Dana S. Dunn, professor of psychology, received a thank you from the American Psychological Association for his contributions to the revision effort for the new seventh edition of the Publication Manual of the American Psychological Association. Dunn was acknowledged for his expertise in writing about disability without bias. Chapter 5 in the new manual features bias-free language guidelines that help to ensure inclusive scholarly writing. The manual is used by undergraduates, graduate students, scholar-researchers, educators, and writers in psychology and many other fields within the social and health sciences.
Husic Facilitates Conferences
Diane Husic, dean of the school of natural and health sciences and professor of biology, recently facilitated the 15th NCAA Division II Faculty Athletics Representative Fellows Leadership Institute. Husic has been involved with this national leadership initiative since its first inception.
Currently, Husic is helping facilitate a multi-institution workshop funded by the National Science Foundation titled "Collaborative Research Workshop: Engaging students in science international decision making," which will be held at the Colorado State University Mountaintop Campus. This is in preparation for COP25 (the UN climate meetings), which will be held in Chile this year.
The Latest Columns from the Practical Prof
Professor of Management Santo D. Marabella’s column “Stop Scaring Your Workers” appeared in the October 14, 2019, issue of the Reading Eagle. Marabella’s column “Fear Can’t Work in a Productive Workplace,” appeared on October 22, 2019.
Dunn Co-Edits Special Issue of JSI
Dana S. Dunn, professor of psychology at Moravian, and colleague Kathleen Bogart, associate professor of psychology at Oregon State University, spent the last year and a half producing a special issue of the Journal of Social Issues (JSI) on ableism. Ableism refers to prejudice and discrimination aimed at disabled individuals by nondisabled individuals. The issue was published on September 23, 2019. This is the first issue on #disability in 31 years, topics include implicit and explicit, hostile and benevolent ableism, microagressions, violence toward disabled people, disability identity, disclosure, and allyship.
Riopel Awarded Fellowship
Mary Anne Riopel, program director and associate professor of the Moravian University Physical Therapy Program, was accepted into the American Physical Therapy Association Educational Leadership Institute Fellowship. There are 21 fellows nationally. “As a 2019-2020 fellow, I am participating in a 52-week curriculum designed to develop ‘innovative, influential, and visionary leaders who can function in a rapidly evolving politico-sociocultural environment.’”
Potter Selected to Leadership Institute
Ann Marie Potter, program director and assistant professor of the Moravian University Occupational Therapy Program was accepted to American Occupational Therapy Association's Academic Leadership Institute. This is a year-long program focused on developing academic leadership goals. “In the institute, we are learning about leadership styles, the state of higher education, guiding change in higher education, research program development, promoting diversity and ethics,” says Potter. About 30 participants are selected through a competitive application process. This is the 3rd year, AOTA has sponsored the institute.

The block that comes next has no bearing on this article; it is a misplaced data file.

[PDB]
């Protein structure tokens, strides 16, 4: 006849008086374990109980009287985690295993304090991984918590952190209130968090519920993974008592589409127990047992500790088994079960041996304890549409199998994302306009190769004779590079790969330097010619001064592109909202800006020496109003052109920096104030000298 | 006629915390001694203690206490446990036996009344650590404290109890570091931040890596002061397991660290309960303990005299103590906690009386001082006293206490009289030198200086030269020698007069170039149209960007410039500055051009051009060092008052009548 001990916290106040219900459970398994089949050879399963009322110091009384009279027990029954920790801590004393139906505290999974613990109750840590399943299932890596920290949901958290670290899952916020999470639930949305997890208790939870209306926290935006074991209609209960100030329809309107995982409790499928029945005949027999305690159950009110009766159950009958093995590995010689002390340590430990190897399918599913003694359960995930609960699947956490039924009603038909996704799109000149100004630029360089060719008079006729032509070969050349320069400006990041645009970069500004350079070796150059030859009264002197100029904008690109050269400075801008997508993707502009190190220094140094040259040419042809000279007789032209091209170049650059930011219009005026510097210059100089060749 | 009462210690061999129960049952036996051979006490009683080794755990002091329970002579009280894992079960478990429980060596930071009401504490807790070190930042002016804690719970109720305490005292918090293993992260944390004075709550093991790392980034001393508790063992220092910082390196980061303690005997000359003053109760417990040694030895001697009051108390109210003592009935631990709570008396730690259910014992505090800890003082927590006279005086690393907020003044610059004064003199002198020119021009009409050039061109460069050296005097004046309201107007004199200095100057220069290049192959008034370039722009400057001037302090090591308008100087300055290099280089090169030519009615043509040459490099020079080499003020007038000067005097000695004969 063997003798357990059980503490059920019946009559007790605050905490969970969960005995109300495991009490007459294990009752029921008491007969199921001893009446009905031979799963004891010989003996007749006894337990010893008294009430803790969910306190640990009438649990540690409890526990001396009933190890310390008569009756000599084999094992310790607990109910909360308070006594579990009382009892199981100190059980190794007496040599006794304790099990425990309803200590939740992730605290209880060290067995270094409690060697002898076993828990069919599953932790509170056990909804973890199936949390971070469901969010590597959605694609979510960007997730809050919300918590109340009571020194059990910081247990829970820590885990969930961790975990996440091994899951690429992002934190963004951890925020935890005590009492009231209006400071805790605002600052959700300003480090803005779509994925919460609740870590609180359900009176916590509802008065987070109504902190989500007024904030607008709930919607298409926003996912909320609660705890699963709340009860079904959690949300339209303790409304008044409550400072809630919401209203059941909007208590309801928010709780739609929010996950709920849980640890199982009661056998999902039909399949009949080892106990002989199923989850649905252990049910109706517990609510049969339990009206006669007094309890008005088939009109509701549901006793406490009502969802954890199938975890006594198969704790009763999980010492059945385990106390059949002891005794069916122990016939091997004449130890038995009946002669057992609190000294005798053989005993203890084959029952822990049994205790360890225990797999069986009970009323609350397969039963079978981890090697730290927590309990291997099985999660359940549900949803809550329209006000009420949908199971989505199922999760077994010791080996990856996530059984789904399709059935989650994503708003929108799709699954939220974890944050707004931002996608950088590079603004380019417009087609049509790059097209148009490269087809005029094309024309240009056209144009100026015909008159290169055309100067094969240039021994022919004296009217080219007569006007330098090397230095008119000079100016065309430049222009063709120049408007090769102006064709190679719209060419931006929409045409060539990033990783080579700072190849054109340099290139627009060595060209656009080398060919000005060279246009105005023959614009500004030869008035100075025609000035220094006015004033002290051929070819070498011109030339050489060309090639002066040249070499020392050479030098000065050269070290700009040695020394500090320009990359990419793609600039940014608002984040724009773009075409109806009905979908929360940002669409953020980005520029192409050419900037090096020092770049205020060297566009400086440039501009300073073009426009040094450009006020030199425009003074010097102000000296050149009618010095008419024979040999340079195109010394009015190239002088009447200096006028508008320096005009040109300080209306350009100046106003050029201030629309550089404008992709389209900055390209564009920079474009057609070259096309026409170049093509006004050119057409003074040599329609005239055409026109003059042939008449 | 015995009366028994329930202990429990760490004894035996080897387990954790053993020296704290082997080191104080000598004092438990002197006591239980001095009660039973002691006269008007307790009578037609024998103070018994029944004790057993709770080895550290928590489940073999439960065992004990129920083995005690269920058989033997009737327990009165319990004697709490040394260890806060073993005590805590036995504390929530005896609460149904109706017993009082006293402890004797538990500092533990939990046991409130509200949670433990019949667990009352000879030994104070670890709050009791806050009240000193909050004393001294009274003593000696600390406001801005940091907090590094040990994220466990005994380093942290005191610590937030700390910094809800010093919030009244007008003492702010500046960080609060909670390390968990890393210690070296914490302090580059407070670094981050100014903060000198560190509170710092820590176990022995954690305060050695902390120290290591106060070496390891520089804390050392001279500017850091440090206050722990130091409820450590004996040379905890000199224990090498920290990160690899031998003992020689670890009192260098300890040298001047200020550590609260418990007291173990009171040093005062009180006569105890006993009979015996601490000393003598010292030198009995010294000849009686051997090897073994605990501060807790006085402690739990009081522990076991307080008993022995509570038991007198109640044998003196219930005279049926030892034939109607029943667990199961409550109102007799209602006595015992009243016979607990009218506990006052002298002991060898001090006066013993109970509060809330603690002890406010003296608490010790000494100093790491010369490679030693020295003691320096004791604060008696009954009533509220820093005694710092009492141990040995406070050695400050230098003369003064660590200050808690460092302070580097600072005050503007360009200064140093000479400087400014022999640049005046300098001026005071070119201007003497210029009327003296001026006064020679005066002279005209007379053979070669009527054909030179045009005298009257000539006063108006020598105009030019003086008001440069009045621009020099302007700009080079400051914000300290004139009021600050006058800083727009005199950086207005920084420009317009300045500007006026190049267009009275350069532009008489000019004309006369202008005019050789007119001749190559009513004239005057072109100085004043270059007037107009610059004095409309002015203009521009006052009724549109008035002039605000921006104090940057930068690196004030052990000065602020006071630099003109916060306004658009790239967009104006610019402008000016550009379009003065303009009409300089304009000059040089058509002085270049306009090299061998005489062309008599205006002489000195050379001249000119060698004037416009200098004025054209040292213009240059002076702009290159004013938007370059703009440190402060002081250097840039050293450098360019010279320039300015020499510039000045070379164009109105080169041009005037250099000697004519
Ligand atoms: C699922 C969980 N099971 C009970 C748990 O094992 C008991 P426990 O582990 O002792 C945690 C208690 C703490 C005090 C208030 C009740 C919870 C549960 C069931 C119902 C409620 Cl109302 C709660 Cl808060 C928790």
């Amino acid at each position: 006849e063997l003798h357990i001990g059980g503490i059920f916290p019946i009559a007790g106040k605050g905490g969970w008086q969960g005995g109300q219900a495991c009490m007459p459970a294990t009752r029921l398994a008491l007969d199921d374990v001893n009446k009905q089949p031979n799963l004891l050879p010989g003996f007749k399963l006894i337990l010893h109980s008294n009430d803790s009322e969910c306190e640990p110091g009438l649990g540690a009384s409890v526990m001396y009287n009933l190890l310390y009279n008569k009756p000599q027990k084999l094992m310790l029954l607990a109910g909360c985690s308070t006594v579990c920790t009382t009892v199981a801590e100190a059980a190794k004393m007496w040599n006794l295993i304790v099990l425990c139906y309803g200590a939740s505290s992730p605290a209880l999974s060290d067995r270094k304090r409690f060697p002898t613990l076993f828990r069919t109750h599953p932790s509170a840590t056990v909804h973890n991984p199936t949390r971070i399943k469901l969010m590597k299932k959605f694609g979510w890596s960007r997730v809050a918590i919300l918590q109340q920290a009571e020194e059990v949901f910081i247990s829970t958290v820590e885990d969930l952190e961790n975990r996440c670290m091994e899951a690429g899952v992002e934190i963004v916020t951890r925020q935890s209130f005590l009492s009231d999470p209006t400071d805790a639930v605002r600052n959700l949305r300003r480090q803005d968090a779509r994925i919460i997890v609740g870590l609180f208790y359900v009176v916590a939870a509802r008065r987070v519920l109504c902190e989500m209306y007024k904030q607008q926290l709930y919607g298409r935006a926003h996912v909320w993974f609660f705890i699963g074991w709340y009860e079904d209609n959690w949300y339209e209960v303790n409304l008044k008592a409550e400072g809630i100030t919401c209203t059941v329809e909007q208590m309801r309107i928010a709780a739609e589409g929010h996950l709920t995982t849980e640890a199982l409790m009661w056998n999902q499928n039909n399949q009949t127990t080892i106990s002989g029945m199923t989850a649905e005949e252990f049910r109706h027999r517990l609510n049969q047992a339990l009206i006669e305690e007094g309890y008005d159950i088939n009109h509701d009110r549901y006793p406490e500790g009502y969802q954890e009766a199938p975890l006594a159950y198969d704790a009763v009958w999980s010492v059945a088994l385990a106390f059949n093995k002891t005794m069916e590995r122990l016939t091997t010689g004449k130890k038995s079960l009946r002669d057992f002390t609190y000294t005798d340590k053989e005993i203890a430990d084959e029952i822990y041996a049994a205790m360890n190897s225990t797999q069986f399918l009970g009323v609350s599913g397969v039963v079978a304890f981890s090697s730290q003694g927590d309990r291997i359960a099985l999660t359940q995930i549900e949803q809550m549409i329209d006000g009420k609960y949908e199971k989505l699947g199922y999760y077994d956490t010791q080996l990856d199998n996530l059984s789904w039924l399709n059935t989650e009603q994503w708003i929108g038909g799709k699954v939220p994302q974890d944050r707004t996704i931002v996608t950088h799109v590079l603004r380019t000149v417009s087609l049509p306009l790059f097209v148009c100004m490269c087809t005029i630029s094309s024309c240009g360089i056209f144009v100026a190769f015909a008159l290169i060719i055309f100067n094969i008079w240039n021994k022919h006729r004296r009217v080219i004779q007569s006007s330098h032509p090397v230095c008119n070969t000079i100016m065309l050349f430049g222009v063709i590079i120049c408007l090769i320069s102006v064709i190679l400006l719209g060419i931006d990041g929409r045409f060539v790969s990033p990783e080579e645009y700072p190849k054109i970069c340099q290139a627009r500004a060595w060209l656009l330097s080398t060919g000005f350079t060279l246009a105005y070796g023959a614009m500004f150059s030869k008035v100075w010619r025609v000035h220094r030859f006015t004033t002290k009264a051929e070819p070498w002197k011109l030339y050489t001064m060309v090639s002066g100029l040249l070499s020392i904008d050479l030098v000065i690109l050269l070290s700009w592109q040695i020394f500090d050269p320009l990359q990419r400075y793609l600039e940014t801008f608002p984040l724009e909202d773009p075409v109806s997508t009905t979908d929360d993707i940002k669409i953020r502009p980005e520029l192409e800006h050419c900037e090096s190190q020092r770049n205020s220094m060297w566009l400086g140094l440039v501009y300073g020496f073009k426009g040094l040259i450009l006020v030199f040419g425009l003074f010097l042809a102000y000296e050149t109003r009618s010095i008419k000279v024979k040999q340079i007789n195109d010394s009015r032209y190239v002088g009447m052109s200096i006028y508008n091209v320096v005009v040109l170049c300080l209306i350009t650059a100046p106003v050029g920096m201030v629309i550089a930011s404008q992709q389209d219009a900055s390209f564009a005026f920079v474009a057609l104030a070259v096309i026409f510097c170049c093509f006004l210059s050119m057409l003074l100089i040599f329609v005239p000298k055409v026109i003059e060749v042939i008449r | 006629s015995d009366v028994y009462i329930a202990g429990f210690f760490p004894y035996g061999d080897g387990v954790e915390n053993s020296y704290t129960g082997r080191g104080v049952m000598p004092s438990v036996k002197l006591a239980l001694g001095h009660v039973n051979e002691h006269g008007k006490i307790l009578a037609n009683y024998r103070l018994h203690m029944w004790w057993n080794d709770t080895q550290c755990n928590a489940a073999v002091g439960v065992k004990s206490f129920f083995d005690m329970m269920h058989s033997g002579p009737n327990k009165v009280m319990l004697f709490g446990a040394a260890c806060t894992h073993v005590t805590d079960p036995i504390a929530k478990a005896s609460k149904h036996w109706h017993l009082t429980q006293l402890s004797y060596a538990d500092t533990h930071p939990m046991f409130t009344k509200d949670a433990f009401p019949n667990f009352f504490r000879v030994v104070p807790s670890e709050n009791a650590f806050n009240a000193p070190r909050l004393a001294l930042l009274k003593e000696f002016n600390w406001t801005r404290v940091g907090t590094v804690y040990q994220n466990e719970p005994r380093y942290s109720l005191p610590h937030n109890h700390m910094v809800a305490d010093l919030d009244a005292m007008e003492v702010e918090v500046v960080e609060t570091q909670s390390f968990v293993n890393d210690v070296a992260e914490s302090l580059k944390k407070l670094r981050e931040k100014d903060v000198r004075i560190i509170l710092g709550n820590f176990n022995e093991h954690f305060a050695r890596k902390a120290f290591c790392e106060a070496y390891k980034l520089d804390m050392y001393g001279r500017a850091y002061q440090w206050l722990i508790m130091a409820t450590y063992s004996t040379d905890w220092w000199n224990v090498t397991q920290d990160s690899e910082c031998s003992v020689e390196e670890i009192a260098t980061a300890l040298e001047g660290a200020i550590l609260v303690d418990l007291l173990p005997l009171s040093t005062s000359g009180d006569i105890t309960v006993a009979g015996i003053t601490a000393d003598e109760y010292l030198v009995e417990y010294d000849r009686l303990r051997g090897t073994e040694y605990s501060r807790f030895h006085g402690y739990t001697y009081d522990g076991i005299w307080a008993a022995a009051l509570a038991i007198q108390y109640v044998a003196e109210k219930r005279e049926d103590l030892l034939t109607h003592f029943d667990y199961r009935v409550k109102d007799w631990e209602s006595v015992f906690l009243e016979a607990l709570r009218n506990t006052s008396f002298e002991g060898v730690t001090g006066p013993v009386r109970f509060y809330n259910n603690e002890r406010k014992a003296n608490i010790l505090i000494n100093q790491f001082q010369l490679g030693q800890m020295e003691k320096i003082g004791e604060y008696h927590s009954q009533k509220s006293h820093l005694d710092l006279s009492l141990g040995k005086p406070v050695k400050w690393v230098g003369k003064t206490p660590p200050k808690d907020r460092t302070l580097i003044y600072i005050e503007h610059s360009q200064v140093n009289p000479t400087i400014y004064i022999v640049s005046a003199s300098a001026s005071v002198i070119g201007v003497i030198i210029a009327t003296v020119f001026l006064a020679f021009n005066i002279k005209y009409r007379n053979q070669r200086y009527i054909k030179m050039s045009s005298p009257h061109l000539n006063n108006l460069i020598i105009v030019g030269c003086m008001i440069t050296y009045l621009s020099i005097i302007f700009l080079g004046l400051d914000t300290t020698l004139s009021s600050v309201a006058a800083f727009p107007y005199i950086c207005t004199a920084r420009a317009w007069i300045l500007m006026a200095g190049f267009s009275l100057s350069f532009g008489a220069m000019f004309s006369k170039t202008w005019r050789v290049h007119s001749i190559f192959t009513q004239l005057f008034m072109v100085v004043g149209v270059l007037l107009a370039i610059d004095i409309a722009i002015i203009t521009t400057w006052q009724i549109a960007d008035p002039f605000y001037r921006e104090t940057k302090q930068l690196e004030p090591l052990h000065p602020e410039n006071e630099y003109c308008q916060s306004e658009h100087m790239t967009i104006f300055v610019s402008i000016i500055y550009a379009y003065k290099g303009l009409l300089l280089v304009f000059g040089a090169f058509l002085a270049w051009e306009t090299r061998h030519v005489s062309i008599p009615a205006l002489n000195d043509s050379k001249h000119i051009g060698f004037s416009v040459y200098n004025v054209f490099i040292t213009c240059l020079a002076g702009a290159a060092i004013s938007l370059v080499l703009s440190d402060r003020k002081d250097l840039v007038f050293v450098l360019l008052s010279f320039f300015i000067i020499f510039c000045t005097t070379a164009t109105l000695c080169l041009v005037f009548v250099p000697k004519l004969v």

Amin’s Work Displayed in Solo Exhibition
The Cue Art Foundation in New York City is presenting “Hyphen,” a solo exhibition of work by Natessa Amin, Moravian University Visiting Artist. As described on Cue’s website: “Amin creates a site-specific mixed-media installation that brings together painting, sculpture, and drawing to explore the artist’s experience of embodying a hybrid identity. Binding all of these materials together is a long undulating trail of hand-dyed newsprint that curves around the gallery’s walls, forming a textural structure within which individual objects become intertwined as part of a larger sculptural body.
New Recordings from Lipkis
Three new recordings by Larry Lipkis, composer-in-residence, have been recently released: Chamber Music, The Juniper Tree, and Food of Love: Songs, Dances, and Fancies for Shakespeare.
Fraleigh To Paint Poet’s Portrait
The Bethlehem Area Public Library has commissioned Angela Fraleigh, associate professor and chair of the art department, to paint a portrait of the renowned poet and Bethlehem native Hilda Doolittle, better known as H.D. The portrait is scheduled to be completed by the end of this year and will hang permanently in the Main Library at West Church Street. Stay tuned for the unveiling of Fraleigh’s work.
Dunn Speaks at ICPM Conference
Dana S. Dunn, professor of psychology, recently spoke at the 25th World Congress of the International College of Psychosomatic Medicine in Florence, Italy. This year's theme was "The Psychosomatic Perspective." Along with Barry Nierenberg, professor of psychology with Nova Southeastern University; Stephen Wegener, professor of physical medicine and rehabilitation at Johns Hopkins University; and Dan Rohe, psychologist with the Mayo Clinic, Dunn gave a symposium on “Living the Good Life with a Disability: The Foundational Principles of Rehabilitation Psychology.”
Payne Completes Leadership Certificate
Ellen Payne, assistant professor of athletic training, completed the National Athletic Trainers’ Association Leadership Development Certificate.
Dunn Conducts Program Review
Dana S. Dunn, professor of psychology, recently conducted an academic program review of the Department of Psychology at Hamilton College in Clinton, New York. Dunn and two colleagues, one from the University of Wooster and the other from Bates College, reviewed the program's curriculum, staffing, service, and scholarship requirements, and they answered questions about best practices for undergraduate departments of psychology. This review was Dunn's since 49th since 2002.
Gray Pens Op-Ed on Nurse Practitioners
Assistant Professor and Director of Moravian University’s Nurse Practitioner Programs, Kathleen Gray’s op-ed piece on nurse practitioners appeared in the October 3, 2019, edition of the Morning Call.
The Latest from Our Columnists
Professor of Management Santo D. Marabella’s column “Being Creative when You’re Not Creative” appeared in the September 21, 2019, issue of the Reading Eagle.
Gary Olson, professor emeritus of political science, penned the column “In Intra-Elite Battle, Dems Prefered the ’Stache [John Bolton] to the Donald” for the September 14, 2019, edition of the Smirking Chimp.